Under this scenario, the enforcement of LAW is very important.
You need a good legal system to allow the ball game of the "divide and rule" works.
The British has left a legacy that are still very much intact until today - "if you guys fight in parliament , there is always a line one has to stop physically", a taiwanese's comment.
The Dutch was obviously lacking in this vision.
Hmm true I think, because even though we had been colonised by the British we donít really hate them, most Malaysians (Malays, Chinese, and Indians) look up to Britain still, and we are still in the commonwealth club and we still use English in our official documents.
The criminal Indonesian generals and soldiers should be brought to Hague international court. China's attitude was too soft toward indonesia. It should order the South China sea fleet open fire and launch several cruise missiles to those riots to show our outrage Instead, it only exerted diplomatic stress which was far than enough.
I donít think by using the military is such a good idea, just look at what happened to Americaís reputation after they went to invade Iraq, China today still has a very poor reputation in the world, I would suggest China be very careful in her decisions.
Is there ever a grass-roots movement within Chinese community push the extreme wealthy ethnic Chinese to fund education scholarships for some bright Indonesia-born ethnic Chinese to study overseas ?
Well the Malaysian Chinese schools are funded by rich Chinese; the Malays do not contribute to any of our community or expenses. Yet they make rules like making Chinese white collars employ a certain percentage of them. They already get access to some thing like 95 percent Universities entrance in Malaysia and almost all the blue collar jobs, and they still ask for more. When I go back to Malaysia for vacations the Malay officer in the airport bother me about my Aussie passport and just speak Malay to me like I definitely will know how to. My sister told the guy we immigrated young to Australia. This is when he stopped. I donít keep my Malay language because it is not important plus I am ethnically not Malay I am Australian now. I still keep a certin amount of my Chinese cultures because I am Chinese but I donít see any point of speaking Malay. However I have evolved to suit the western lifestyle because it is necessary when you live in Western countries.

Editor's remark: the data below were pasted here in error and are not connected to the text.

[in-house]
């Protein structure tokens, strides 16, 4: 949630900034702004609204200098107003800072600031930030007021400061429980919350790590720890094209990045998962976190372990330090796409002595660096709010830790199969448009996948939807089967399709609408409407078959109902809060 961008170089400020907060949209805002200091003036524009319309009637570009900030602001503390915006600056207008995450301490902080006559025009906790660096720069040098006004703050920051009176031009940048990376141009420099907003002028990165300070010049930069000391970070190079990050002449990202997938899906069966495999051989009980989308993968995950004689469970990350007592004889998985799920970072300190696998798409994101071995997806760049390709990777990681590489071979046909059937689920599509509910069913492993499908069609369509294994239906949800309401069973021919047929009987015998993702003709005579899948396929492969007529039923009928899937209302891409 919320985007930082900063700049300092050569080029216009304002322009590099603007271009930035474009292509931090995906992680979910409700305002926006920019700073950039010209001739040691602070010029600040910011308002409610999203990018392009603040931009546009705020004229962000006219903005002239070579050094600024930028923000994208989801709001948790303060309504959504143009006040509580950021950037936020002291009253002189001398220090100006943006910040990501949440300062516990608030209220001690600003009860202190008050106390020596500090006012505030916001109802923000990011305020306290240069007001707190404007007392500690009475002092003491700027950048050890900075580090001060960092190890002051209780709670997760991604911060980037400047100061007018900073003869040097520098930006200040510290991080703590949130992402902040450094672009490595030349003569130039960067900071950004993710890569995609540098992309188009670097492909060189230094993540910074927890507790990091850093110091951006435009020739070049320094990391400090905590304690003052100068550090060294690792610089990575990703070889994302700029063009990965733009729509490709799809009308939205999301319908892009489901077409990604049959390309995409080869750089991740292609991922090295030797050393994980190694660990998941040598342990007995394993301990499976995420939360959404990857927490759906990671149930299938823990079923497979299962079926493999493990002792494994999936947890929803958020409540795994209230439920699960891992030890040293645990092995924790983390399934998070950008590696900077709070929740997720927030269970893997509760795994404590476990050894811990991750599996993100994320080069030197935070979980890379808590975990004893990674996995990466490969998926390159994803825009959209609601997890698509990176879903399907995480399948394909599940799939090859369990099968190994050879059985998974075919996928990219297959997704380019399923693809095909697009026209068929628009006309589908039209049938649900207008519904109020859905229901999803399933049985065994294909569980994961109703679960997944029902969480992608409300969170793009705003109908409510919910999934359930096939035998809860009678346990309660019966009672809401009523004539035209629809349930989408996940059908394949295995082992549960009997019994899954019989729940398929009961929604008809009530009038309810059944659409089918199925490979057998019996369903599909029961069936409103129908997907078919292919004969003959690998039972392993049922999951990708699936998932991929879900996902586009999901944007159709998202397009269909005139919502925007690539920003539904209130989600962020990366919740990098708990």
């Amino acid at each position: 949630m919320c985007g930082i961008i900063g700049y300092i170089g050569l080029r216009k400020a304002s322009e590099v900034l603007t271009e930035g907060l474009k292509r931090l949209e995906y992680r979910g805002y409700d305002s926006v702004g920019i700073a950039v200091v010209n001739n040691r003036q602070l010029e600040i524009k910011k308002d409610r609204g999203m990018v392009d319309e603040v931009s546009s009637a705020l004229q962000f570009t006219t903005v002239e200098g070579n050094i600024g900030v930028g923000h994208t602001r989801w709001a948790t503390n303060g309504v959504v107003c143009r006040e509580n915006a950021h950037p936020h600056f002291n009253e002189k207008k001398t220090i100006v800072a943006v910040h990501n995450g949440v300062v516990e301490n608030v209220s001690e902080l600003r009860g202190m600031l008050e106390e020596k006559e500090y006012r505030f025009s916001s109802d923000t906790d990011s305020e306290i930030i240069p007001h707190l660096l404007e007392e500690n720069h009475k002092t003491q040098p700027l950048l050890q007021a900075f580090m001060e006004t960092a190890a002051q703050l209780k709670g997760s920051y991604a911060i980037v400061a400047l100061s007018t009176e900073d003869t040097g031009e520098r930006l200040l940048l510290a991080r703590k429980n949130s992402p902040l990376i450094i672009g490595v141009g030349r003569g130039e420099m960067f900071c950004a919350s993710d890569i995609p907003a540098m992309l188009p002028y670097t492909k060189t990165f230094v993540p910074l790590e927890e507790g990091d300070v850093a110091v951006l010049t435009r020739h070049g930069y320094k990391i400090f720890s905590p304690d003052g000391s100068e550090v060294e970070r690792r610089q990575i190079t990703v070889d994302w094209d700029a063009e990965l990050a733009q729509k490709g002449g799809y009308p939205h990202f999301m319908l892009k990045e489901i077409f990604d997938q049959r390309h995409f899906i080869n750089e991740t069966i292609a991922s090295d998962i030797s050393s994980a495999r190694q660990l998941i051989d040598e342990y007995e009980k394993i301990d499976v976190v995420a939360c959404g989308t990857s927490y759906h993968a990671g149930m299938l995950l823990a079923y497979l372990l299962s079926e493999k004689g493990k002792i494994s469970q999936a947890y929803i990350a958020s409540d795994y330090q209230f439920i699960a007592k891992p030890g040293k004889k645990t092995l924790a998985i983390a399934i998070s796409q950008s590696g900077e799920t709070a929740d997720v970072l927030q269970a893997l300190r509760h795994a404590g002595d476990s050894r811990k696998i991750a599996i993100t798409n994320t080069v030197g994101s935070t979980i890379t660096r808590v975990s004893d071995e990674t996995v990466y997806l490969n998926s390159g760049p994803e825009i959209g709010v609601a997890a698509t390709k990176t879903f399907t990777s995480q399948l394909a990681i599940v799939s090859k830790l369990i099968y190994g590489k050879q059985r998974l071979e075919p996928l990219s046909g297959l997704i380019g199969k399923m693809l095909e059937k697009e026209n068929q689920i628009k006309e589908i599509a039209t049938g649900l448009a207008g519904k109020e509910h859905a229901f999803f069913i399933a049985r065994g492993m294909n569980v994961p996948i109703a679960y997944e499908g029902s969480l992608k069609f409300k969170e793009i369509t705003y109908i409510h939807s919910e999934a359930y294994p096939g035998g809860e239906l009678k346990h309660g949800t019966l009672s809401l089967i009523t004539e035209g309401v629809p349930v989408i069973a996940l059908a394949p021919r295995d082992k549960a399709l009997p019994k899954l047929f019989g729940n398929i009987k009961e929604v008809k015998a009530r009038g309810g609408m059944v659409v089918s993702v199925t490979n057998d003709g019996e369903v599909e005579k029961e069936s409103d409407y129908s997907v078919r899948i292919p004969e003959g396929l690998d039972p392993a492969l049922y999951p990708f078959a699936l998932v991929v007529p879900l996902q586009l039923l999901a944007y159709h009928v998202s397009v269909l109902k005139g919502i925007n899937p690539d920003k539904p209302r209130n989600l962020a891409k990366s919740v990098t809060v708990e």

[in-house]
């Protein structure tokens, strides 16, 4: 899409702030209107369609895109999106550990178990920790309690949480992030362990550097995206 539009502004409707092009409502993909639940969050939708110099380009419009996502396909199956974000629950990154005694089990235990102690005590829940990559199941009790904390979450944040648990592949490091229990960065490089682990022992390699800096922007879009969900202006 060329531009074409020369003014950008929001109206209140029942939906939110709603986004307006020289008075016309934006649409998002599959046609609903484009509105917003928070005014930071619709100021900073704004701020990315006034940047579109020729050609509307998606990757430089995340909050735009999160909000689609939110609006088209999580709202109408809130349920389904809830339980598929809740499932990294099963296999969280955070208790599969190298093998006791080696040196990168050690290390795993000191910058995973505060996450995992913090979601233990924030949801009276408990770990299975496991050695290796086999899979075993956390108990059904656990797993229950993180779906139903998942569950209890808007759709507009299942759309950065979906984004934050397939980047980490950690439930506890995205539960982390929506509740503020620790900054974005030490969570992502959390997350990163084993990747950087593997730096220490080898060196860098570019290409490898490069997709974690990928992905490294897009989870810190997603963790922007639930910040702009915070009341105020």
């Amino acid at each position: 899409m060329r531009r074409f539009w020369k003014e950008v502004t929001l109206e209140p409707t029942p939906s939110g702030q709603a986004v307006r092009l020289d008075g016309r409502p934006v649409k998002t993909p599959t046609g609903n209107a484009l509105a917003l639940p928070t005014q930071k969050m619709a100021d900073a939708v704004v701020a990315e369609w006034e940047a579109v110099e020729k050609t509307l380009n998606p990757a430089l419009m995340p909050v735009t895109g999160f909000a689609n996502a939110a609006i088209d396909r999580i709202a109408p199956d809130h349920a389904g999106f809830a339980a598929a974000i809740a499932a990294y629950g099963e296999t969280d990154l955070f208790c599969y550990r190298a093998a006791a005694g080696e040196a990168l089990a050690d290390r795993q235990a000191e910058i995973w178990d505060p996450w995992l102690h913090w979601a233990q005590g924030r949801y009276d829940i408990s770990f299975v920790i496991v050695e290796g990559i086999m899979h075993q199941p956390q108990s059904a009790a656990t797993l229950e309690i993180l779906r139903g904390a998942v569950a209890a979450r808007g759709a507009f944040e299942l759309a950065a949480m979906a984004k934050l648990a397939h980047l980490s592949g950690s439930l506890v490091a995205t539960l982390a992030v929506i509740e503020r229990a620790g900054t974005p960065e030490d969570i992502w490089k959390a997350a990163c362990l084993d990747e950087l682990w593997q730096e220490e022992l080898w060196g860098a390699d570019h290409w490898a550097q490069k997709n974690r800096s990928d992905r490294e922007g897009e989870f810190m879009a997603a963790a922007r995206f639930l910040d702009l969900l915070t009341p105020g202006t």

Does PRC presently have an " open door policy " design for SE Asia-born ethnic Chinese to study in mainland China through government funding ? I recall,Taiwan did an excellent job recruiting young bright ethnic Chinese to study at various colleges in the 1960's-1980's.
Yep my father is one of those who benefited through this funding; he won a scholarship and graduated from Tai Ta University (the best University of Taiwan of the time).
Total population of Chinese in Malaysia is very large, 33% of total. (Malaysia only have 50% Malay population)
Compare to Indonesia: a few million among 200+ millions.
Mmm is this a new statistics? When I learnt back in Uni, it was 28 percent Chinese, 9 percent Indians and 63 percent Malays.
I would love to move to Singapore or Malaysia. From what I have heard, to become a Singaporean PR, you have to either rich or able to find a job in Singapore with good salaries.
Most of us simply cannot move elsewhere cos nobody wants us to move in. If I can move to either Malaysia or Singapore I would not stay here anymore
You can try to get married with a Chinese from Malaysia or get a job in Malaysia.